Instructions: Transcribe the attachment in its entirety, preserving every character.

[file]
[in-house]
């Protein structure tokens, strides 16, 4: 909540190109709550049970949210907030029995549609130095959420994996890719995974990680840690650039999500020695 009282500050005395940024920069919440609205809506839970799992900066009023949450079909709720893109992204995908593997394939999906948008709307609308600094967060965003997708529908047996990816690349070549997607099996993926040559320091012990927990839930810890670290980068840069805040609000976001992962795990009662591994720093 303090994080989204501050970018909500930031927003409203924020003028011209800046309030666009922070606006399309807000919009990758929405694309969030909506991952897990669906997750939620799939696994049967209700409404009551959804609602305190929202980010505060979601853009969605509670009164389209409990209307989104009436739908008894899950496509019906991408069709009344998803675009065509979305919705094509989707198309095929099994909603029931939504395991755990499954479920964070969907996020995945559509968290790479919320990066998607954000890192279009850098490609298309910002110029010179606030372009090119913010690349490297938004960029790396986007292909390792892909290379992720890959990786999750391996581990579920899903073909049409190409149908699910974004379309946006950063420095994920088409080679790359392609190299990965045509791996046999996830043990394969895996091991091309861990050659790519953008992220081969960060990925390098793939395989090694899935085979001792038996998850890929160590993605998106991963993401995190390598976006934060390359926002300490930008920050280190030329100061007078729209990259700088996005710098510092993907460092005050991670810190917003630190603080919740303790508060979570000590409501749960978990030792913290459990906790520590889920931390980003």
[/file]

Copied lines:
[in-house]
């Protein structure tokens, strides 16, 4: 909540190109709550049970949210907030029995549609130095959420994996890719995974990680840690650039999500020695 009282500050005395940024920069919440609205809506839970799992900066009023949450079909709720893109992204995908593997394939999906948008709307609308600094967060965003997708529908047996990816690349070549997607099996993926040559320091012990927990839930810890670290980068840069805040609000976001992962795990009662591994720093 303090994080989204501050970018909500930031927003409203924020003028011209800046309030666009922070606006399309807000919009990758929405694309969030909506991952897990669906997750939620799939696994049967209700409404009551959804609602305190929202980010505060979601853009969605509670009164389209409990209307989104009436739908008894899950496509019906991408069709009344998803675009065509979305919705094509989707198309095929099994909603029931939504395991755990499954479920964070969907996020995945559509968290790479919320990066998607954000890192279009850098490609298309910002110029010179606030372009090119913010690349490297938004960029790396986007292909390792892909290379992720890959990786999750391996581990579920899903073909049409190409149908699910974004379309946006950063420095994920088409080679790359392609190299990965045509791996046999996830043990394969895996091991091309861990050659790519953008992220081969960060990925390098793939395989090694899935085979001792038996998850890929160590993605998106991963993401995190390598976006934060390359926002300490930008920050280190030329100061007078729209990259700088996005710098510092993907460092005050991670810190917003630190603080919740303790508060979570000590409501749960978990030792913290459990906790520590889920931390980003």